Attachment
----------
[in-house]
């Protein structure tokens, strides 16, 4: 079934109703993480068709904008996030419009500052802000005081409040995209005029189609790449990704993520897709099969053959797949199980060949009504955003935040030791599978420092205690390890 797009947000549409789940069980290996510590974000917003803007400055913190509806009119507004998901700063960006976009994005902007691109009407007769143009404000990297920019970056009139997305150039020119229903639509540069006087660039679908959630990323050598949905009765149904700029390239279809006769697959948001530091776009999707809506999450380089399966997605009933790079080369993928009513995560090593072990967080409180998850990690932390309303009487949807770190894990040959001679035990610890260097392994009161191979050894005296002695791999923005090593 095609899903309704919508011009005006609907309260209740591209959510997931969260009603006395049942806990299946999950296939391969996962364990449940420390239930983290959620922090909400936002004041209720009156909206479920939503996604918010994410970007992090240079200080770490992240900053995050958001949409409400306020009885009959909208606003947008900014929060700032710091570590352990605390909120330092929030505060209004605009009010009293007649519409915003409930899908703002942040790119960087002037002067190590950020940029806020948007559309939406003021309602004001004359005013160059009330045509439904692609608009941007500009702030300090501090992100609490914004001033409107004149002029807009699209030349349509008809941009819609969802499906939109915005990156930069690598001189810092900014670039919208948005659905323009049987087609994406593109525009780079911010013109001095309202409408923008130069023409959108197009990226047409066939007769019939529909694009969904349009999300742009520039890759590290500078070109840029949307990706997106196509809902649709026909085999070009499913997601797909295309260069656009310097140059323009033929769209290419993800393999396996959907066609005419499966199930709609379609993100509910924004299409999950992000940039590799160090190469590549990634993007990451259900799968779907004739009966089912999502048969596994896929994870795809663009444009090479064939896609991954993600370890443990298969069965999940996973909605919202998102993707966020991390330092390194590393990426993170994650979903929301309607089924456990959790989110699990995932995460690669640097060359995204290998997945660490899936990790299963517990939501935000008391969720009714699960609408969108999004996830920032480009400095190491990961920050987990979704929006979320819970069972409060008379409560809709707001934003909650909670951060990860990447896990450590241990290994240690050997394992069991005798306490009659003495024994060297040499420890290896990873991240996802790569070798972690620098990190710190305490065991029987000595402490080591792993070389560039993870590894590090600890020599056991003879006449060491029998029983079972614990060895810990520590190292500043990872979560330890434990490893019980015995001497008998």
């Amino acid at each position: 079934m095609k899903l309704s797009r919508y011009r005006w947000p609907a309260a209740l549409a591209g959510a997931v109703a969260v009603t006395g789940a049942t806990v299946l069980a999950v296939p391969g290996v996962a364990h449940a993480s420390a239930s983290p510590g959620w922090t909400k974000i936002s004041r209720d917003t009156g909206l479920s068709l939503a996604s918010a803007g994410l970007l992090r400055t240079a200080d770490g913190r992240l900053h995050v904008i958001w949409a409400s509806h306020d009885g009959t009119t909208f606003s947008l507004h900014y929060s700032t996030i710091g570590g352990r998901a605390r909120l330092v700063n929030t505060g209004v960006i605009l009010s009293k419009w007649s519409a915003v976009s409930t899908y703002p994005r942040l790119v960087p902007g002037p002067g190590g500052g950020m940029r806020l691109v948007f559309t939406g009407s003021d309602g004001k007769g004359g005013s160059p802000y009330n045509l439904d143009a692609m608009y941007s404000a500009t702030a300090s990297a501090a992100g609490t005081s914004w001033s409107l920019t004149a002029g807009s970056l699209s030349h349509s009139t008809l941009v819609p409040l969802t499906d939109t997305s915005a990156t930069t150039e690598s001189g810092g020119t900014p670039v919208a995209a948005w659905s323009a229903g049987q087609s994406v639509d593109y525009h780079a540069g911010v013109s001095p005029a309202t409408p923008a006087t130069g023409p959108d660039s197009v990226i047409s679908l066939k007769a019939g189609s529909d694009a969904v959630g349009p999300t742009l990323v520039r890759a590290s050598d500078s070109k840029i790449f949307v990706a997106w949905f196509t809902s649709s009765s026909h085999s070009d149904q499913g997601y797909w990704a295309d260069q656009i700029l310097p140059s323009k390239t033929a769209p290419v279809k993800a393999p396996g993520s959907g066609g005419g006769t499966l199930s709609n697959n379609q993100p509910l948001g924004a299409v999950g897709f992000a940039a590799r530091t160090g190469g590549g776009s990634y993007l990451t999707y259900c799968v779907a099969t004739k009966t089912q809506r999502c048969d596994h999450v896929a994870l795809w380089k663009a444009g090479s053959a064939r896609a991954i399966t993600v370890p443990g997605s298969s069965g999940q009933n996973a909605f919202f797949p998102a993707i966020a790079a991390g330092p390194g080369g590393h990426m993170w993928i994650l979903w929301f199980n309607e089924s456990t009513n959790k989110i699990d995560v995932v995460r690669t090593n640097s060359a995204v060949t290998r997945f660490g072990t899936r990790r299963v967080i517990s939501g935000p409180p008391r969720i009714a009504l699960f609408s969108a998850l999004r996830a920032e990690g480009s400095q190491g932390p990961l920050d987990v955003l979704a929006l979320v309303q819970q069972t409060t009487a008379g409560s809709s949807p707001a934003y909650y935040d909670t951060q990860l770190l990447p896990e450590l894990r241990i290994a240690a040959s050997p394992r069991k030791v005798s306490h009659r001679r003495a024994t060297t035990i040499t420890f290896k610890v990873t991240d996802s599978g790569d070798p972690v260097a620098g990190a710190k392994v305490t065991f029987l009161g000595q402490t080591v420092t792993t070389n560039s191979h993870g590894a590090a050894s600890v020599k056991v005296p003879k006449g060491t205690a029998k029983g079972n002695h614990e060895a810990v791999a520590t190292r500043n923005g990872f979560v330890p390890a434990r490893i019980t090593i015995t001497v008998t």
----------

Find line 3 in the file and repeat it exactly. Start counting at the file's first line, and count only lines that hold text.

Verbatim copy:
């Amino acid at each position: 079934m095609k899903l309704s797009r919508y011009r005006w947000p609907a309260a209740l549409a591209g959510a997931v109703a969260v009603t006395g789940a049942t806990v299946l069980a999950v296939p391969g290996v996962a364990h449940a993480s420390a239930s983290p510590g959620w922090t909400k974000i936002s004041r209720d917003t009156g909206l479920s068709l939503a996604s918010a803007g994410l970007l992090r400055t240079a200080d770490g913190r992240l900053h995050v904008i958001w949409a409400s509806h306020d009885g009959t009119t909208f606003s947008l507004h900014y929060s700032t996030i710091g570590g352990r998901a605390r909120l330092v700063n929030t505060g209004v960006i605009l009010s009293k419009w007649s519409a915003v976009s409930t899908y703002p994005r942040l790119v960087p902007g002037p002067g190590g500052g950020m940029r806020l691109v948007f559309t939406g009407s003021d309602g004001k007769g004359g005013s160059p802000y009330n045509l439904d143009a692609m608009y941007s404000a500009t702030a300090s990297a501090a992100g609490t005081s914004w001033s409107l920019t004149a002029g807009s970056l699209s030349h349509s009139t008809l941009v819609p409040l969802t499906d939109t997305s915005a990156t930069t150039e690598s001189g810092g020119t900014p670039v919208a995209a948005w659905s323009a229903g049987q087609s994406v639509d593109y525009h780079a540069g911010v013109s001095p005029a309202t409408p923008a006087t130069g023409p959108d660039s197009v990226i047409s679908l066939k007769a019939g189609s529909d694009a969904v959630g349009p999300t742009l990323v520039r890759a590290s050598d500078s070109k840029i790449f949307v990706a997106w949905f196509t809902s649709s009765s026909h085999s070009d149904q499913g997601y797909w990704a295309d260069q656009i700029l310097p140059s323009k390239t033929a769209p290419v279809k993800a393999p396996g993520s959907g066609g005419g006769t499966l199930s709609n697959n379609q993100p509910l948001g924004a299409v999950g897709f992000a940039a590799r530091t160090g190469g590549g776009s990634y993007l990451t999707y259900c799968v779907a099969t004739k009966t089912q809506r999502c048969d596994h999450v896929a994870l795809w380089k663009a444009g090479s053959a064939r896609a991954i399966t993600v370890p443990g997605s298969s069965g999940q009933n996973a909605f919202f797949p998102a993707i966020a790079a991390g330092p390194g080369g590393h990426m993170w993928i994650l979903w929301f199980n309607e089924s456990t009513n959790k989110i699990d995560v995932v995460r690669t090593n640097s060359a995204v060949t290998r997945f660490g072990t899936r990790r299963v967080i517990s939501g935000p409180p008391r969720i009714a009504l699960f609408s969108a998850l999004r996830a920032e990690g480009s400095q190491g932390p990961l920050d987990v955003l979704a929006l979320v309303q819970q069972t409060t009487a008379g409560s809709s949807p707001a934003y909650y935040d909670t951060q990860l770190l990447p896990e450590l894990r241990i290994a240690a040959s050997p394992r069991k030791v005798s306490h009659r001679r003495a024994t060297t035990i040499t420890f290896k610890v990873t991240d996802s599978g790569d070798p972690v260097a620098g990190a710190k392994v305490t065991f029987l009161g000595q402490t080591v420092t792993t070389n560039s191979h993870g590894a590090a050894s600890v020599k056991v005296p003879k006449g060491t205690a029998k029983g079972n002695h614990e060895a810990v791999a520590t190292r500043n923005g990872f979560v330890p390890a434990r490893i019980t090593i015995t001497v008998t």